Solvent sufficient to immerse the board, start the test and place the board in the Test Cell.
The routine is likewise for calibration. For calibration you clean the Test Solvent, fill the
Test Cell with a specific volume of cleaned Test Solvent, start the test and place a specific
amount of Standardizing Solution into the Test Cell.
Once the board or Standardizing solution is placed in the Test Cell the actual routine of
running the test or calibration cycle, making the resistivity measurements and calculating
the contamination is exactly the same. If the system does not have temperature
compensation (not all systems have it), then it would be very important that the calibration
be run at the same temperature as an actual test. However, a system with temperature
compensation will adjust the calibration and test results based upon the temperature of
each procedure. The Temperature Compensation is being done in each instance.
10.4 Using Auto-Termination Instead of Heating
How much time does it take to extract contamination during a test? Since heating makes the
extraction go faster, do I need to heat the Test Solvent in order to extract all the
When you run a test you have two choices to determine when the test ends. One choice is to
end a test after a fixed amount of time, and the other choice is to end a test based upon the
contamination readings, referred to as auto terminate
In this first case, the test is run for a fixed amount of time, specified by the user. The test is
started, and a timer starts counting until the time is up, at which point the test completes.
This is not an option that generally should be used. Since you don’t know how much
contamination the board has, you don’t know how much time it is going to take to extract the
contamination from the board. Any fixed time you choose is just a guess, and if you guess
wrong the results will not be valid. Better than having a test run for a predetermined fixed
time, use the “auto terminate” feature instead.
The auto terminate will end a test when the contamination readings stabilize so they are not
changing over a period of time. For example, the system could be configured to end the test
when the contamination readings don’t vary by more than 1% over a 60 second period. Once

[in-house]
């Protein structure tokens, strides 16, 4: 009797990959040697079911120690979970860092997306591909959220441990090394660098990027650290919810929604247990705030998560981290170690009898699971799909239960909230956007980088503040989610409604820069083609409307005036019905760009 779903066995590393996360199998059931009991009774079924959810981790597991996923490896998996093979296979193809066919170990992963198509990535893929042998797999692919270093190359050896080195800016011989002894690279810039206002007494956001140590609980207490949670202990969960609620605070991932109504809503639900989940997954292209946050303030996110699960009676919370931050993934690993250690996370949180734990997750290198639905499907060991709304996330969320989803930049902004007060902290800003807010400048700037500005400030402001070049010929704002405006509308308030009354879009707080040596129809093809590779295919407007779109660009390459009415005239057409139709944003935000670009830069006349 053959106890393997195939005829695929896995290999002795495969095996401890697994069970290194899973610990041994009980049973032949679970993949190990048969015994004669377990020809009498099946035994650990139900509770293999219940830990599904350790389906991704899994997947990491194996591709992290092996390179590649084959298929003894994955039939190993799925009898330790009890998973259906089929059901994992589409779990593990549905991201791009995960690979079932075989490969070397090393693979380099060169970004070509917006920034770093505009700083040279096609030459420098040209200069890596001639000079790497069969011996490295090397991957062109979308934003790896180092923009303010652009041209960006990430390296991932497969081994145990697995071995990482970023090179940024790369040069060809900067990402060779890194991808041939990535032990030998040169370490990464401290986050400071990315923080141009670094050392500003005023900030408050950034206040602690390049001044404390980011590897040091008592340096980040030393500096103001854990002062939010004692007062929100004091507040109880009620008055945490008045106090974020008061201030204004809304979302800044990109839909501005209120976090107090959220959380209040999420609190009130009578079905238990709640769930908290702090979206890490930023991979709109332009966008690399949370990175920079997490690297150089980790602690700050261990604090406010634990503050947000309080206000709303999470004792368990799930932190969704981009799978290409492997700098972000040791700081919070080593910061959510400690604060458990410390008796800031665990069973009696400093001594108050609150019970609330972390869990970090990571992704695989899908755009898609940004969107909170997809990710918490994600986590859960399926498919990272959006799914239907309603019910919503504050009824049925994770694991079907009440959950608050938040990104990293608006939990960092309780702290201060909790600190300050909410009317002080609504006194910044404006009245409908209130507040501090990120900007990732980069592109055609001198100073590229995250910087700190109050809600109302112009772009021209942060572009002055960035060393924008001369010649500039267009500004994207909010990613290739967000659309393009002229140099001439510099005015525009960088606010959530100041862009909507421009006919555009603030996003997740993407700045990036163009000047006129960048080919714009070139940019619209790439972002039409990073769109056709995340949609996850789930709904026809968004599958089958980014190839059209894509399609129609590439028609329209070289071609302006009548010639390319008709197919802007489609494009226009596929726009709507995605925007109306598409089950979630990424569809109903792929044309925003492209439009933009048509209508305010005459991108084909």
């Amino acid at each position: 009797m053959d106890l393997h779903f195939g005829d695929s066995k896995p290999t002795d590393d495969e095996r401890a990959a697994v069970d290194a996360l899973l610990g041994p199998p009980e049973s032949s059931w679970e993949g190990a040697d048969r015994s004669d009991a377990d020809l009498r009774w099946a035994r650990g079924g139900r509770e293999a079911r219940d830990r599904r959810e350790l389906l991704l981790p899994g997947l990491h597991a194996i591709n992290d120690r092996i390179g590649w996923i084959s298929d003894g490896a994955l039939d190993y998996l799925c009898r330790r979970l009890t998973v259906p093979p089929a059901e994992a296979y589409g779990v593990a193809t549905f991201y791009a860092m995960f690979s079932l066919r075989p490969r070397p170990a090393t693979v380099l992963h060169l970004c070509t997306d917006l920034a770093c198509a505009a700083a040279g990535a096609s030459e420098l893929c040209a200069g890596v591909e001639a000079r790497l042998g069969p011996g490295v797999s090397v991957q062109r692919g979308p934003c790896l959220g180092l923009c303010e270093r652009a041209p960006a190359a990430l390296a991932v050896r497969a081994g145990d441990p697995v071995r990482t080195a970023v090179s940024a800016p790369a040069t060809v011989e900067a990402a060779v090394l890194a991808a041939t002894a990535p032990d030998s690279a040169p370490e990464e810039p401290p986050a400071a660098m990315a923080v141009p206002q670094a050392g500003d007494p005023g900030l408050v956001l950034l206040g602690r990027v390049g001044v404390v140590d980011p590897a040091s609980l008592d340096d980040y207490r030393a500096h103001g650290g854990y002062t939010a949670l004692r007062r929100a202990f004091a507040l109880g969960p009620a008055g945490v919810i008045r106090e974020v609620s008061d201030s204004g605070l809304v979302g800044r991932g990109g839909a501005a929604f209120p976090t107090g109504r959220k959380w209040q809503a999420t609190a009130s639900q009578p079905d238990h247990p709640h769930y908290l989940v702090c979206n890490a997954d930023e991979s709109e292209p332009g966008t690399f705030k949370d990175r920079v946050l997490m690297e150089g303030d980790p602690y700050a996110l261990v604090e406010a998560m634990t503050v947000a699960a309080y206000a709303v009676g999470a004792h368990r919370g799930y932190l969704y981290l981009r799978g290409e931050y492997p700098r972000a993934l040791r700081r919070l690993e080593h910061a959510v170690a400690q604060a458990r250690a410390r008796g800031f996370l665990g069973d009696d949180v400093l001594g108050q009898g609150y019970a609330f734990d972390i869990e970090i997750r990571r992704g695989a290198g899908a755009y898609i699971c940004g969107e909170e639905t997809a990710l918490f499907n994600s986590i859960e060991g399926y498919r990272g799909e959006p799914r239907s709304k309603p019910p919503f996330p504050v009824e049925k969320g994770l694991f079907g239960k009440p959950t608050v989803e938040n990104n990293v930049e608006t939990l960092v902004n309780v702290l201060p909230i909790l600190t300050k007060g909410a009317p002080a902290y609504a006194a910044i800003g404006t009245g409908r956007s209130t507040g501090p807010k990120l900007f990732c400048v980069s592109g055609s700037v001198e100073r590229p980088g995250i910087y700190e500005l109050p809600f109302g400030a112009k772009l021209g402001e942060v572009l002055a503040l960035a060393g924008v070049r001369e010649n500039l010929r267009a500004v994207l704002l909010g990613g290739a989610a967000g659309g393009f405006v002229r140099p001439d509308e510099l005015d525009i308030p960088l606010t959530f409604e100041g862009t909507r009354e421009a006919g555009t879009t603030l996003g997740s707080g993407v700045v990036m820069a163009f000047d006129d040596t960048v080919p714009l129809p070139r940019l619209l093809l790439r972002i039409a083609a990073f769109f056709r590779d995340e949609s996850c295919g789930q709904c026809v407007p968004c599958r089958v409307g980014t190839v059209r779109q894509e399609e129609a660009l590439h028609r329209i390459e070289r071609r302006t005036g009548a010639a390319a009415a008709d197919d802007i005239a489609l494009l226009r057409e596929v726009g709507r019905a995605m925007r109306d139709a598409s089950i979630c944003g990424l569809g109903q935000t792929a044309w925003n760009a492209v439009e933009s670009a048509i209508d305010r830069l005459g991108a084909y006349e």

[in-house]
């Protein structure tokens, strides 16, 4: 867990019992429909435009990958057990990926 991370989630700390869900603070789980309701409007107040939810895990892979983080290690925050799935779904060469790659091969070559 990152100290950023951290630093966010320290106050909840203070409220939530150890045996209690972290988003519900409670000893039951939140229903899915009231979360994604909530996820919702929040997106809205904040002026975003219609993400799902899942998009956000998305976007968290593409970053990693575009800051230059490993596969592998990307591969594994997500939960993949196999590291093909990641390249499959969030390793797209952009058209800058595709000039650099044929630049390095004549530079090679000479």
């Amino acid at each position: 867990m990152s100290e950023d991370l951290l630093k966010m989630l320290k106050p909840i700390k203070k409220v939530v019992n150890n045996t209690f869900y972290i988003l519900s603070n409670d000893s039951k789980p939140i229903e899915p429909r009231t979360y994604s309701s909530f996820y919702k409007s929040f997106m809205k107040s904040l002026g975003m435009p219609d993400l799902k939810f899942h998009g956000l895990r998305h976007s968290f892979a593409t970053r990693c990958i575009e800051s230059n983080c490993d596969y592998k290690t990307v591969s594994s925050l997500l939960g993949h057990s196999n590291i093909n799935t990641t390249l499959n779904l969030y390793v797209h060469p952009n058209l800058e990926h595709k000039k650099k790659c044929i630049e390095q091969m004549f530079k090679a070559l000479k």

the contamination readings have stabilized, the maximum contamination has been extracted
from the board.
With auto-terminate, since the actual contamination measurement controls the extraction time, the system should provide the same test results for a given board independent of the Test Solvent being heated or not. In worse case, it may take longer for the test to run when non-heated. How much longer? Not much. In practical terms, heated or non-heated tests each
take only several minutes to run, and you avoid the long heat-up time.
10.5 The OM620 uses Temperature Compensation
Thus, if your system has Temperature Compensation, then it does not really matter if the Test
Solvent is at a different temperature for calibration as it is for an actual test.
The Temperature Compensation equates the results and eliminates the differences in
measurements due to the actual temperature of the Test Solvent. Temperature Compensation
in essence eliminates any need to try and match the Test Solvent temperature between tests
and instead adjusts all measurements to a common temperature.
The Scientific Solutions’ OM620 family of machines have Temperature Compensation.
Heating of the Test Solvent is not a requirement of IPC-TM-650 2.3.25 Resistivity of Solvent
Extract (ROSE) Test Method. Heating does improve the speed at which contaminates are
extracted. However, the time savings are minimal and often the actual time it takes to heat the
Test Solvent to the “desired” temperature is much longer than any time savings during the
extraction process. It can take well over an hour for a system to heat the Test Solvent. In
addition to time, heating also takes more electrical power for the heating elements. Also, the
Test Solvent is classified a hazardous substance, hazmat class 3 flammable liquid, and
heating the solvent increases flammability safety concerns.
The conclusion of this discussion indicates that with a temperature compensated
measurement system, a non-heated, ambient conducted ROSE test is equivalent to a heated
test, and pro